Jump to Search Jump to Navigation Jump to Content

862. The cost-effectiveness of physical activity interventions: A systematic review of reviews

DOCUMENT TYPE
Research Article
AUTHOR
Karim Abu-Omar, Alfred Rütten, Ionut Burlacu, Valentin Schätzlein, Sven Messing, Marc Suhrcke
DATE
April 2018

Commentary by Dr Melody Ding, Senior Research Fellow at the University of Sydney

In this systematic review of reviews, Abu-Omar et al. aimed to identify and synthesise reviews that summarised cost-effectiveness of physical activity interventions. As the authors identified, cost-effectiveness analysis is important for informing public health decision making but the current evidence on the cost-effectiveness of physical activity interventions is limited.

The authors systematically searched 10 databases to identify literature reviews (modeled or summarized) of health economic evaluations of interventions that aimed at increasing physical activity or improving health through physical activity. Two reviewers independently screened and summarised the reviews and the Quality Assessment Tool for Quantitative Studies of the National Collaboration Centre for Methods and Tools was used for quality appraisals.  Results were summarised by age categories of the target group and the intervention settings. Interventions were coded as “cost saving” if the benefits of the intervention (e.g., saved healthcare costs, reduction of absenteeism, productivity gained) outweighed the costs of the intervention, and “cost effective” if the costs of an intervention were not outweighed by the benefits but the intervention provided “good value for money” when compared with alternative intervention options.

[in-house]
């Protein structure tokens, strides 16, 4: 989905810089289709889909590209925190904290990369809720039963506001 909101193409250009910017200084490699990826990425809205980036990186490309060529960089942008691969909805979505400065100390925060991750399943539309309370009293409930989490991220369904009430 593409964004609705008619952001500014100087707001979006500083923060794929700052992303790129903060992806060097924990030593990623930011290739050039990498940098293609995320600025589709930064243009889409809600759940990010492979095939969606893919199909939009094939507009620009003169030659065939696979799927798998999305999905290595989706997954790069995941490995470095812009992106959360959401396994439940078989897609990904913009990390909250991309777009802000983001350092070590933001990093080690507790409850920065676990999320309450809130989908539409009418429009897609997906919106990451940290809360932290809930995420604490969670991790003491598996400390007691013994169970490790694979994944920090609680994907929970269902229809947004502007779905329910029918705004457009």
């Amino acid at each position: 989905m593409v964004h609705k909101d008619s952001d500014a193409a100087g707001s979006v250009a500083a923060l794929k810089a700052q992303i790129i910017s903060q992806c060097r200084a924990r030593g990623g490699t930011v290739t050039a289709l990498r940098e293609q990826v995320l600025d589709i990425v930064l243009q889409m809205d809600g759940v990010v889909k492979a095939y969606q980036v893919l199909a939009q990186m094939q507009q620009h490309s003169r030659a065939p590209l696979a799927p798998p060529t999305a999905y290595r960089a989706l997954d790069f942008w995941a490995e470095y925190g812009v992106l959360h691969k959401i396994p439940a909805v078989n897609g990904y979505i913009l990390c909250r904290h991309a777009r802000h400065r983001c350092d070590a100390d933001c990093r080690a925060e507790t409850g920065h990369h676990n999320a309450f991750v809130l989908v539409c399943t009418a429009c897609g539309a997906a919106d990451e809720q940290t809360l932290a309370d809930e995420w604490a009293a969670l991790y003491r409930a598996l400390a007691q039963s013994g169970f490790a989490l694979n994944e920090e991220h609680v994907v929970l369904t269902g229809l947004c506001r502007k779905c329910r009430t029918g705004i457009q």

This study identified 18 reviews, of which 14 were rated high quality. These reviews covered a diverse range of target groups from children to older adults, and a wide range of settings, such as workplace, school, and healthcare. Overall, this systematic review of reviews identified some evidence for physical activity interventions being cost effective, particularly in school-based (non-active travel) interventions, pedometer and brief interventions in the healthcare setting, falls prevention, environmental interventions and mass media campaigns. Overall, cost effectiveness analysis was more commonly applied to individual-level, as compared with population-level, interventions. The authors suggest more evidence building on cost-effectiveness of physical activity interventions, particularly among natural experiments to evaluate policies and environmental changes, and evaluations of scaled-up physical activity interventions in an international setting.

Source:  Preventive Medicine Reports Articles in Press

Access the full article hereAccess to this article may depend on your institutional rights.

RELATED TOPICS

Economics > Cost Effectiveness